I'm sympathetic with ISOhunt, who got crippled by the UK government, as I'm willing to bet that people after illegal ISOs searched elsewhere. They're a major source of information on ISOs for F/L/OS software, though, which is entirely legal. They got a raw deal on that, because of the bad name the *AA have given torrents. Blocking the others won't do the UK any good, but that's not the point. Nor is it the point that these services index, not host. The point is that it doesn't matter whether the links point to legitimate or illegitimate content, they're tarnished not by what they index but by the mode of transport used.

Kim DotCom is another matter. He raked in an awful lot of money by doing very very little. He'd make a great bank CEO or politician, such is his level of verminicity. Had he done essentially the same, with far less profit (it's ok for him to live, just not ok for him to own half the cars in New Zealand), far less arrogance (like I said, a bank CEO or politician), and far less swagger (maybe, just maybe a touch of humility), I might pity him more. The humble earn at least some respect for being humble. It's rare enough.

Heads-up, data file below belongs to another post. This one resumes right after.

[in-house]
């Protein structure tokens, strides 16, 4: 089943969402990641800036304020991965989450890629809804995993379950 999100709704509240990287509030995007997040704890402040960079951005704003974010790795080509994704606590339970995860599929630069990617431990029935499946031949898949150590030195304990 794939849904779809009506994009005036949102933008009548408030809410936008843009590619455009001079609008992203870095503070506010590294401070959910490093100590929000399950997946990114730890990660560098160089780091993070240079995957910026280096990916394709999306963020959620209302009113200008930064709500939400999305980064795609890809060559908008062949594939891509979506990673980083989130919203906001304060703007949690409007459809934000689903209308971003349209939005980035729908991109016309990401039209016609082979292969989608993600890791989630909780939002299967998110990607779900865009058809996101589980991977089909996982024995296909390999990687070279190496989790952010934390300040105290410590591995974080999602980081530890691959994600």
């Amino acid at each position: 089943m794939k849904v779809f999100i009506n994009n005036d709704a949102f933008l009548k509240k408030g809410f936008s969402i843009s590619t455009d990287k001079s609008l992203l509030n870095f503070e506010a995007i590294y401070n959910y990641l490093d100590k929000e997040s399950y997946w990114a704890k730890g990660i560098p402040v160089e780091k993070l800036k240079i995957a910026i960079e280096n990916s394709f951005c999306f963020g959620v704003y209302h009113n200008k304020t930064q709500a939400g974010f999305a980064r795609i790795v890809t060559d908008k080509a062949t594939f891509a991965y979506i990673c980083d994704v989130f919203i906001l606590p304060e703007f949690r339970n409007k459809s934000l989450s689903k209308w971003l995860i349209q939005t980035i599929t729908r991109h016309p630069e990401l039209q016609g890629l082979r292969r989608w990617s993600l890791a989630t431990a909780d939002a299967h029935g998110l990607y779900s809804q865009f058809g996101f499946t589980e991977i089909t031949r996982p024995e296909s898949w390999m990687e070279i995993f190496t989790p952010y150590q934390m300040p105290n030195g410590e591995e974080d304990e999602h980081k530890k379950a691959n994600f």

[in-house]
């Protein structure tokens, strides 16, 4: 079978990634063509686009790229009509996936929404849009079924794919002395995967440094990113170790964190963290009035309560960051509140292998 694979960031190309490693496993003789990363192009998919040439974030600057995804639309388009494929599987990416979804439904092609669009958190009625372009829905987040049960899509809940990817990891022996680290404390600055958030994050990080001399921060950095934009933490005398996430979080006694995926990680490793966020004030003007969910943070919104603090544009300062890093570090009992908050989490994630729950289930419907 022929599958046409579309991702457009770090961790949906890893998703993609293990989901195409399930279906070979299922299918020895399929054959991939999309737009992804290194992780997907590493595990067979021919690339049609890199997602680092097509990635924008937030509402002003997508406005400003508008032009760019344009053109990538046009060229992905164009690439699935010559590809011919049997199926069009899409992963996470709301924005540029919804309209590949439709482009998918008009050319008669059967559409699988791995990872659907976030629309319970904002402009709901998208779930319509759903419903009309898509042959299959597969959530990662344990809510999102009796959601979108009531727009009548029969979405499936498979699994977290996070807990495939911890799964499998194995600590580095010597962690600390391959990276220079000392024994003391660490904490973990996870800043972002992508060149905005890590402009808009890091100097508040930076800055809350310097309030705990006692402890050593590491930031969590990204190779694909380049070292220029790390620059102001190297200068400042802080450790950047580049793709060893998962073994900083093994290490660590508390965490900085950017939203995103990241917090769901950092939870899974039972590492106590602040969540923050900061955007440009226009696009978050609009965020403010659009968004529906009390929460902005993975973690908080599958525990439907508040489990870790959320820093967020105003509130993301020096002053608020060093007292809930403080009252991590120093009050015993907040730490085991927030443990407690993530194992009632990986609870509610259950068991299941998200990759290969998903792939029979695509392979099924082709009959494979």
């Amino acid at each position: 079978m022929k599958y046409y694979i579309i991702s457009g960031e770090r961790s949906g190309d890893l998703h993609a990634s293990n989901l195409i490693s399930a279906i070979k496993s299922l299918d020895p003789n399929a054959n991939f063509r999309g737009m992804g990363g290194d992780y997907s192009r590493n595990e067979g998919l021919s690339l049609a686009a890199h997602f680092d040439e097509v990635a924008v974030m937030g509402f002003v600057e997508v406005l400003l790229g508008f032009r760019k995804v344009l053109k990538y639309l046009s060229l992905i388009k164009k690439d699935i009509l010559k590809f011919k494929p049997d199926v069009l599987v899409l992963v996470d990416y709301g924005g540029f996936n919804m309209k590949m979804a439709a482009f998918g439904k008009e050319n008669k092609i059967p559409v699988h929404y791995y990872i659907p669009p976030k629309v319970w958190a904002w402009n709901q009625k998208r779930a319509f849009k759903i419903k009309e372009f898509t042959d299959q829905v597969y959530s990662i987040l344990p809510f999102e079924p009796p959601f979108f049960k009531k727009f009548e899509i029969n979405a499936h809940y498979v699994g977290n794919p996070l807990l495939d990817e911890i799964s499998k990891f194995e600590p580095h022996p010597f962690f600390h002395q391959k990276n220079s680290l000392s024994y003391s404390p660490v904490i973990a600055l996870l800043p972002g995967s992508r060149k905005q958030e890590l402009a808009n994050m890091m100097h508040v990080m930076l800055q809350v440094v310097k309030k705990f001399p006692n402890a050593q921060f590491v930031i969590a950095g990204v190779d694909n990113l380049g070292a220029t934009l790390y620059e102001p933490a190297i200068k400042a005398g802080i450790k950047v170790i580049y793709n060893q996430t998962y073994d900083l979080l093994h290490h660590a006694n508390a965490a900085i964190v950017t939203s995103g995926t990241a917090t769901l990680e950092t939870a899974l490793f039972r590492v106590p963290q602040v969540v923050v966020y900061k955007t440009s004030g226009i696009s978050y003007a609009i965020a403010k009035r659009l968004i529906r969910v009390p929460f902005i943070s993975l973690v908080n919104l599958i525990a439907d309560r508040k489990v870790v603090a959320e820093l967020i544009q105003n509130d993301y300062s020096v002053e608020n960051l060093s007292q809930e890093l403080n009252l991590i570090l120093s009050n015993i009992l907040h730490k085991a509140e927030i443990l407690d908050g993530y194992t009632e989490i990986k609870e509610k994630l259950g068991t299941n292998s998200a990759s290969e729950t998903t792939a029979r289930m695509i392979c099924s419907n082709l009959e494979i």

If he'd presented his service as "common carrier", then that too would be worth respect. That's legal, that's all about NOT looking at what's there and NOT being shot in the process. DotCom's approach was to be a braggart. Sorry, but that kills any respect.

As judges are renown for disliking the arrogant, swaggering braggart type, that might well have cost him every court case contested. Even on the rare occasion that justice is blind, it still has a sense of smell and arrogant, swaggering braggarts stink.

Comment: Re:AI researcher here (Score 1) 455

by jd (#48465071) Attached to: Alva Noe: Don't Worry About the Singularity, We Can't Even Copy an Amoeba

As I've said, that's the field known as Genetic Algorithms. It's a fun area and highly promising in some fields of work, but the contexts are too simple and the algorithms are too naive. A good example of a naive Genetic Algorithm is the one used by stock brokers to game the system. It "works", but only if the system is well-behaved. But, by working en-masse, it causes the system to not be well-behaved. Because it's naive, it's incapable of evolving to deal with this.

"Anyone attempting to generate random numbers by deterministic means is, of course, living in a state of sin." -- John Von Neumann